“For many, the chance to substantially boost their super balance depends on the sale of personal investments, property, shares or the proceeds of an inheritance close to retirement age. This change will make it very difficult, if not impossible, for such people to boost their superannuation balance close to retirement.

“Women who have taken time out of the workforce to raise a family will be particularly hard hit by this change.

“Limiting this sum to $500,000, particularly for those who only have a low super balance as they approach retirement, will now mean they may have only a portion of their investment wealth in the well-regulated super environment and the remainder will need to be invested outside of super in their own name.

“Many people prefer having only one investment portfolio to monitor and draw a living from, so this change adds complexity and will often result in a poorer investment outcome. It may also lead to many people currently exempt from lodging a tax return now having to do so.”

He added that if a person was unable to contribute the $500,000 earlier in their working life, they will find it very difficult to even build a super balance of $1.6 million, particularly if they are now aged 50 or over.

Reducing the concessional contributions to $25,000 from 1 July 2017

While this change will not have the immediate impact of the lifetime cap, over a longer period of time it will result in a significantly reduced super balance, Mr Philpot said.

“For many people it is not until they reach mid-50s – and mortgages and school fees are out of the way – that they are in a position to substantially increase super contributions.

“We estimate a person aged 50 with a current super balance of $100,000, could have built a super balance of $1 million by age 65 under the old rules with maximum concessional contributions. The lower $25,000 limit will result in a balance of approximately $800,000 at age 65.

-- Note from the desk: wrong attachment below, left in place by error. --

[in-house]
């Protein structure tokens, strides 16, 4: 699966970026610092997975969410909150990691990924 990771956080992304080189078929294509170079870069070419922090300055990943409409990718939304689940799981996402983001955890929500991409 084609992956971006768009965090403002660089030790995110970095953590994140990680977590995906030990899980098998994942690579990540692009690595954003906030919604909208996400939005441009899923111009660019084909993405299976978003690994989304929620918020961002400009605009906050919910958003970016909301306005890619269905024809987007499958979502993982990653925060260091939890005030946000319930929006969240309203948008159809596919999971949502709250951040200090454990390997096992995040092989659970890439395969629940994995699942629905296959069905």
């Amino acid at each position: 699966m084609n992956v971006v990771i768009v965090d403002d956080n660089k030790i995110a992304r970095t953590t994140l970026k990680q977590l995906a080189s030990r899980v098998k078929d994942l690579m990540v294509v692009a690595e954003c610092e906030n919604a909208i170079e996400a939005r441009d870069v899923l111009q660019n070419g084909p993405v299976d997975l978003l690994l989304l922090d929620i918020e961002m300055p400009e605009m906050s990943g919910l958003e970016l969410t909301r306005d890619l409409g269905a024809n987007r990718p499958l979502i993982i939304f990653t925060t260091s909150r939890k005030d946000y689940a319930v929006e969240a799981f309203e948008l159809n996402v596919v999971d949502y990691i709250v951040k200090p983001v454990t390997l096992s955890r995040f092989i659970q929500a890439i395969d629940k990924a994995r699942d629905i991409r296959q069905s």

“It will be important for those who are in a position to maximise their concessional contributions for the 2016 and 2017 financial year, to do so while the higher limits still apply.”

Mr Philpot added that unless people now consider increasing their super contributions at a much earlier age, they are unlikely to be able to build a super balance even close to the $1.6 million ‘cap’ the government has proposed for pensions.

“People in their 40s will need to consider making the maximum concessional contributions into super. This may result in greater engagement with their super, including closely monitoring not only contributions but also investment performance and fees.

“Conversely, for those not paying attention, it may result in a significantly lower super account balance on retirement,” Mr Philpot said.



HLB Mann Judd Sydney is a firm of accountants and business and financial advisers, and part of the HLB Mann Judd Australasian Association.

For more information please contact:

Jonathan Philpot
Phone: 02 9020 4196